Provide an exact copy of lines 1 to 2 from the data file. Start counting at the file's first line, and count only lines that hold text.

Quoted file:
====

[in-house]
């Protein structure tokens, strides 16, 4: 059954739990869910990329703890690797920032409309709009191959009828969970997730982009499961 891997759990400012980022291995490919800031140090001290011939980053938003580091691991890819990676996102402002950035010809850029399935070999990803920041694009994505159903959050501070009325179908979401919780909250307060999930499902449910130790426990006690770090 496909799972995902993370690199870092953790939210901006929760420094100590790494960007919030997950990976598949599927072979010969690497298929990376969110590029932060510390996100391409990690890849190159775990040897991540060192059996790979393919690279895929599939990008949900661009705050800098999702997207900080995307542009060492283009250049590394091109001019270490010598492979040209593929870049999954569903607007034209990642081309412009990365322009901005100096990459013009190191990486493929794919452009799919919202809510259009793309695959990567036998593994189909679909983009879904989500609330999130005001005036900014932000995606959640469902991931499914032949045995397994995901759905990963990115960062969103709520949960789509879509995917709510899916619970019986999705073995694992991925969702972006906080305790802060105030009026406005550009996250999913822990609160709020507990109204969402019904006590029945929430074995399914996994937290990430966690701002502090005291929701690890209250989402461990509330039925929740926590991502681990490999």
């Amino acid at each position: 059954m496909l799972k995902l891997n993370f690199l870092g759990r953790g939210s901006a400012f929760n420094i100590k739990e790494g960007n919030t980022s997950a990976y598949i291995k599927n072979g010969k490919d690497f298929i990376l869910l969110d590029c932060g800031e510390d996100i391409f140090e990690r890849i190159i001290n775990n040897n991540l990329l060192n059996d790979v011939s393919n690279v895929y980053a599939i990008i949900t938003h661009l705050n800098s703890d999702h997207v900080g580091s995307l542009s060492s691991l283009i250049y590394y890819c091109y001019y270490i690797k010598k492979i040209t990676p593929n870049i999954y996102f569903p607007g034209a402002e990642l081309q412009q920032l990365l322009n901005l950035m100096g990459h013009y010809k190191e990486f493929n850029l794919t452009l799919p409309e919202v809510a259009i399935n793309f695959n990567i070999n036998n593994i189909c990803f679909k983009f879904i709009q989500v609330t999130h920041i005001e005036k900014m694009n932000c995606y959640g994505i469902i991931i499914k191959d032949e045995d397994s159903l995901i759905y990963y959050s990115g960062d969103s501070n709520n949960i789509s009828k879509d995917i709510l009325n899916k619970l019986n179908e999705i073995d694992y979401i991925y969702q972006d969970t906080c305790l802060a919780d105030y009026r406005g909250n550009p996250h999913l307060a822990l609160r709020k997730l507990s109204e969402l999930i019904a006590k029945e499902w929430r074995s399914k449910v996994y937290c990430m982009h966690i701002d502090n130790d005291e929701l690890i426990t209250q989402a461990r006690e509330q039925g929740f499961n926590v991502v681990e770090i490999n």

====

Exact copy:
[in-house]
């Protein structure tokens, strides 16, 4: 059954739990869910990329703890690797920032409309709009191959009828969970997730982009499961 891997759990400012980022291995490919800031140090001290011939980053938003580091691991890819990676996102402002950035010809850029399935070999990803920041694009994505159903959050501070009325179908979401919780909250307060999930499902449910130790426990006690770090 496909799972995902993370690199870092953790939210901006929760420094100590790494960007919030997950990976598949599927072979010969690497298929990376969110590029932060510390996100391409990690890849190159775990040897991540060192059996790979393919690279895929599939990008949900661009705050800098999702997207900080995307542009060492283009250049590394091109001019270490010598492979040209593929870049999954569903607007034209990642081309412009990365322009901005100096990459013009190191990486493929794919452009799919919202809510259009793309695959990567036998593994189909679909983009879904989500609330999130005001005036900014932000995606959640469902991931499914032949045995397994995901759905990963990115960062969103709520949960789509879509995917709510899916619970019986999705073995694992991925969702972006906080305790802060105030009026406005550009996250999913822990609160709020507990109204969402019904006590029945929430074995399914996994937290990430966690701002502090005291929701690890209250989402461990509330039925929740926590991502681990490999």